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Open AccessArticle

Membrane Affinity of Platensimycin and Its Dialkylamine Analogs

1
Department of Biology, University of Maryland, College Park, MD 20742, USA
2
Department of Chemistry and Biochemistry, University of Maryland, College Park, MD 20742, USA
3
Biochemistry and Molecular Biophysics Graduate Group, University of Pennsylvania, Philadelphia, PA 19104, USA
4
Maryland Biophysics Program, University of Maryland, College Park, MD 20742, USA
*
Author to whom correspondence should be addressed.
These authors contributed equally to this work.
Academic Editor: Bernhard Schuster
Int. J. Mol. Sci. 2015, 16(8), 17909-17932; https://doi.org/10.3390/ijms160817909
Received: 1 July 2015 / Revised: 22 July 2015 / Accepted: 24 July 2015 / Published: 4 August 2015
(This article belongs to the Special Issue Membrane Protein Based Biosensors)
Membrane permeability is a desired property in drug design, but there have been difficulties in quantifying the direct drug partitioning into native membranes. Platensimycin (PL) is a new promising antibiotic whose biosynthetic production is costly. Six dialkylamine analogs of PL were synthesized with identical pharmacophores but different side chains; five of them were found inactive. To address the possibility that their activity is limited by the permeation step, we calculated polarity, measured surface activity and the ability to insert into the phospholipid monolayers. The partitioning of PL and the analogs into the cytoplasmic membrane of E. coli was assessed by activation curve shifts of a re-engineered mechanosensitive channel, MscS, in patch-clamp experiments. Despite predicted differences in polarity, the affinities to lipid monolayers and native membranes were comparable for most of the analogs. For PL and the di-myrtenyl analog QD-11, both carrying bulky sidechains, the affinity for the native membrane was lower than for monolayers (half-membranes), signifying that intercalation must overcome the lateral pressure of the bilayer. We conclude that the biological activity among the studied PL analogs is unlikely to be limited by their membrane permeability. We also discuss the capacity of endogenous tension-activated channels to detect asymmetric partitioning of exogenous substances into the native bacterial membrane and the different contributions to the thermodynamic force which drives permeation. View Full-Text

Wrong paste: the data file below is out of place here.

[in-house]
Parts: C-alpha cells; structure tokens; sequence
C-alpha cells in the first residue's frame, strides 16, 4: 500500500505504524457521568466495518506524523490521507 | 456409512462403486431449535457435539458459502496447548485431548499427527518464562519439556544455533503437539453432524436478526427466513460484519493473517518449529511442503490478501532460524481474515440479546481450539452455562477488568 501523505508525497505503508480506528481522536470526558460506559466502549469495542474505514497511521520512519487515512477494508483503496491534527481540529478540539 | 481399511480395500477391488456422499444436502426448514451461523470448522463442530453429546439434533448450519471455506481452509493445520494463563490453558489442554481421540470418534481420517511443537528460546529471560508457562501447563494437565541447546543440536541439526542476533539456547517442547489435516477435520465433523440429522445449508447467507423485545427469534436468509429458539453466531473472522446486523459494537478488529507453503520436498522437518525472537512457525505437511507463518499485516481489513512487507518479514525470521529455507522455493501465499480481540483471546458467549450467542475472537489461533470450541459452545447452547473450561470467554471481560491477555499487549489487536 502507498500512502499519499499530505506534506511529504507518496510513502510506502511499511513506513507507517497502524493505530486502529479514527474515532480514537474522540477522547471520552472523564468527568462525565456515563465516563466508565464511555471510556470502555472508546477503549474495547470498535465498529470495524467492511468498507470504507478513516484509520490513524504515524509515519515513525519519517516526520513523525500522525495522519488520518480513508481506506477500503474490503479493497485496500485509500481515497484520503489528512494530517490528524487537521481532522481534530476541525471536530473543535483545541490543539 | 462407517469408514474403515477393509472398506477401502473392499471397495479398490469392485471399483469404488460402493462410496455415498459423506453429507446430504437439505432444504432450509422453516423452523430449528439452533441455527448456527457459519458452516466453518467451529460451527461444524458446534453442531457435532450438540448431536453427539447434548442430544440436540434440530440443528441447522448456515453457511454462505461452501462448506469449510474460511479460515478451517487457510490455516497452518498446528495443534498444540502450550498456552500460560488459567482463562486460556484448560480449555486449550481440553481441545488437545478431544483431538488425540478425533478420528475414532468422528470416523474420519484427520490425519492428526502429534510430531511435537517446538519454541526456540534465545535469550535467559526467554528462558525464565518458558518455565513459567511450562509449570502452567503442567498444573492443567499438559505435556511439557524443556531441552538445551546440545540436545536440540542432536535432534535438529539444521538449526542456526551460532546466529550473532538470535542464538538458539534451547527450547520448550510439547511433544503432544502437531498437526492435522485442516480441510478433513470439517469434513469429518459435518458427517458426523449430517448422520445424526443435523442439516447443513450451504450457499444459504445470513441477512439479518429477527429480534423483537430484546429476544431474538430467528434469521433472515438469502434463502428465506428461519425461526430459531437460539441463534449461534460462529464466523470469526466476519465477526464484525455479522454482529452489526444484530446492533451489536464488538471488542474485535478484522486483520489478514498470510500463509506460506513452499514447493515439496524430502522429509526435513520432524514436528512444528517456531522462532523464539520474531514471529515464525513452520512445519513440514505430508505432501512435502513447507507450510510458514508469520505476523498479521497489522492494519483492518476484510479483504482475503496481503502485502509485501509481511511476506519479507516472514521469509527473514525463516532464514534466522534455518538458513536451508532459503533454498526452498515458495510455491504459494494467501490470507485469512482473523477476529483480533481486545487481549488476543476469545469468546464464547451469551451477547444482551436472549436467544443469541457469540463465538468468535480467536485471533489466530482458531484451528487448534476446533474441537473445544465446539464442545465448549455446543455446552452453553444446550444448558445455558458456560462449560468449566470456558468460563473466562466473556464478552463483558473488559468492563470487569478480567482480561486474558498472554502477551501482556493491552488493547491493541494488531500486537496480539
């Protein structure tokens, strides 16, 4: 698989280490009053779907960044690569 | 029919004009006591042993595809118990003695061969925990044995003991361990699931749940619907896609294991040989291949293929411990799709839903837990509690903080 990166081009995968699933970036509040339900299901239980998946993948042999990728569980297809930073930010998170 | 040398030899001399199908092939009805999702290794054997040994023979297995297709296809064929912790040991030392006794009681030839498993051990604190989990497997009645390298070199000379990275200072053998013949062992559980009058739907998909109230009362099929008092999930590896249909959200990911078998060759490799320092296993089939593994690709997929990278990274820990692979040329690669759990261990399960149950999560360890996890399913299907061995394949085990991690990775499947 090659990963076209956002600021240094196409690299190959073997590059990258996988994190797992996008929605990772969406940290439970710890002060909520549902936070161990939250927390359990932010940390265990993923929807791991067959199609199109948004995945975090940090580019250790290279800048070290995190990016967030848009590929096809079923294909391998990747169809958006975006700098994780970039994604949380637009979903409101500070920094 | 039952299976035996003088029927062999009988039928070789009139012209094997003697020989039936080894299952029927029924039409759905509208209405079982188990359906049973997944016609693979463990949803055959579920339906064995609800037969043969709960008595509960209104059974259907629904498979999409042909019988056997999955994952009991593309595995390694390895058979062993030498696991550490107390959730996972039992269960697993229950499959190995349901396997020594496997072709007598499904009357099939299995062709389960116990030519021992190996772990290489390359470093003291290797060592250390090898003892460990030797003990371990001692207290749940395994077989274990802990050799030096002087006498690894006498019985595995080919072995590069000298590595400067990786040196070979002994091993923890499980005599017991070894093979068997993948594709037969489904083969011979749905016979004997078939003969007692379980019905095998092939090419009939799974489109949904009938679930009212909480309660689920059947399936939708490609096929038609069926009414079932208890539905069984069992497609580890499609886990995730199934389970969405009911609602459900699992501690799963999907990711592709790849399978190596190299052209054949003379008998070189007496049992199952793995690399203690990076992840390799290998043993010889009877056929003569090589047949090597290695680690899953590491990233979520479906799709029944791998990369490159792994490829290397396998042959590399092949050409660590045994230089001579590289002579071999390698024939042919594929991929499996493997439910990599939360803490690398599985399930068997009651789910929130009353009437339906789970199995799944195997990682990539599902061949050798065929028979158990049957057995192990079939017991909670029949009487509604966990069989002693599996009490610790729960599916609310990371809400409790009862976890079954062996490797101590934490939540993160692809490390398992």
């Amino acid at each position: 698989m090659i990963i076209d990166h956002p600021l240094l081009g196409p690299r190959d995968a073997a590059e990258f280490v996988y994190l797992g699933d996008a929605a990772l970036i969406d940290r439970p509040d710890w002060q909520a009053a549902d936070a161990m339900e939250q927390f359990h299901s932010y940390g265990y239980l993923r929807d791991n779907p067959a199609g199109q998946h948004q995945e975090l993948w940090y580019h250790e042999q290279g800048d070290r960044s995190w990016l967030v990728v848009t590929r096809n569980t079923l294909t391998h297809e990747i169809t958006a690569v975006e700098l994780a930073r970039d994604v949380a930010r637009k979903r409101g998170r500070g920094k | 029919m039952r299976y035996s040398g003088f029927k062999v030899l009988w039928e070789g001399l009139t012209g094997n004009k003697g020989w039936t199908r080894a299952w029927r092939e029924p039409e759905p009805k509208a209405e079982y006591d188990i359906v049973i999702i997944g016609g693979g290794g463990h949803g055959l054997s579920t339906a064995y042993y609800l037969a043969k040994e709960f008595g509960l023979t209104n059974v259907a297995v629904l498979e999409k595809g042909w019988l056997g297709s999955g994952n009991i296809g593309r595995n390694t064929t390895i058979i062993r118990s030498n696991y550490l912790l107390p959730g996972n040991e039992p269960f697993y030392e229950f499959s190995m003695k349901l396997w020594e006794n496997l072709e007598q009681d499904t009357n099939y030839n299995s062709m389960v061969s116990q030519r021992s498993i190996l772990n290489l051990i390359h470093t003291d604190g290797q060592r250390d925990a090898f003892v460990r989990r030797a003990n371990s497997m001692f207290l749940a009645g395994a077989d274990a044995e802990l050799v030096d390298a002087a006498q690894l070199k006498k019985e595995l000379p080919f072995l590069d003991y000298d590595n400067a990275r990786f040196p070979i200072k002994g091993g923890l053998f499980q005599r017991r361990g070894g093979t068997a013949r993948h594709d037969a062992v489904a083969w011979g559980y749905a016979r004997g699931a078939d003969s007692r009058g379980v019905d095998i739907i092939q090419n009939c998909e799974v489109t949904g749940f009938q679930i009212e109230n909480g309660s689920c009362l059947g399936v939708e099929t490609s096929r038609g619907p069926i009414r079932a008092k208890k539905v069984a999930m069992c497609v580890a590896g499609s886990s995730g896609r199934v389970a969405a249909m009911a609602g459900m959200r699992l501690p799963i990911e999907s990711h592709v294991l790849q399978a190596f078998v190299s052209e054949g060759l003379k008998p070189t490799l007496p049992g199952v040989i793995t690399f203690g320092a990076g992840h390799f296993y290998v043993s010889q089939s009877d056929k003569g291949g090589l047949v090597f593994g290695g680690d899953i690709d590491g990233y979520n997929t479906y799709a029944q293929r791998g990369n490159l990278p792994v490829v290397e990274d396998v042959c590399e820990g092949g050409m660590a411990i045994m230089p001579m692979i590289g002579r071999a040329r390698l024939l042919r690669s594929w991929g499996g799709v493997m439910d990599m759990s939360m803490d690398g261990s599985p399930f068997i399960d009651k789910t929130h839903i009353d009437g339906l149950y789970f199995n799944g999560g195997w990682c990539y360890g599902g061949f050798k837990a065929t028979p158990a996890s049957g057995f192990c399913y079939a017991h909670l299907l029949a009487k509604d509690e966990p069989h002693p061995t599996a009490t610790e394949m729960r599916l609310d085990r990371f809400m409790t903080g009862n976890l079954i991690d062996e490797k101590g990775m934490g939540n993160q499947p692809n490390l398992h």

Keywords: membrane permeability; drug insertion; hydrophobicity; amphipathicity; monolayers; lateral pressure; mechanosensitive channel membrane permeability; drug insertion; hydrophobicity; amphipathicity; monolayers; lateral pressure; mechanosensitive channel
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Rowe, I.; Guo, M.; Yasmann, A.; Cember, A.; Sintim, H.O.; Sukharev, S. Membrane Affinity of Platensimycin and Its Dialkylamine Analogs. Int. J. Mol. Sci. 2015, 16, 17909-17932.

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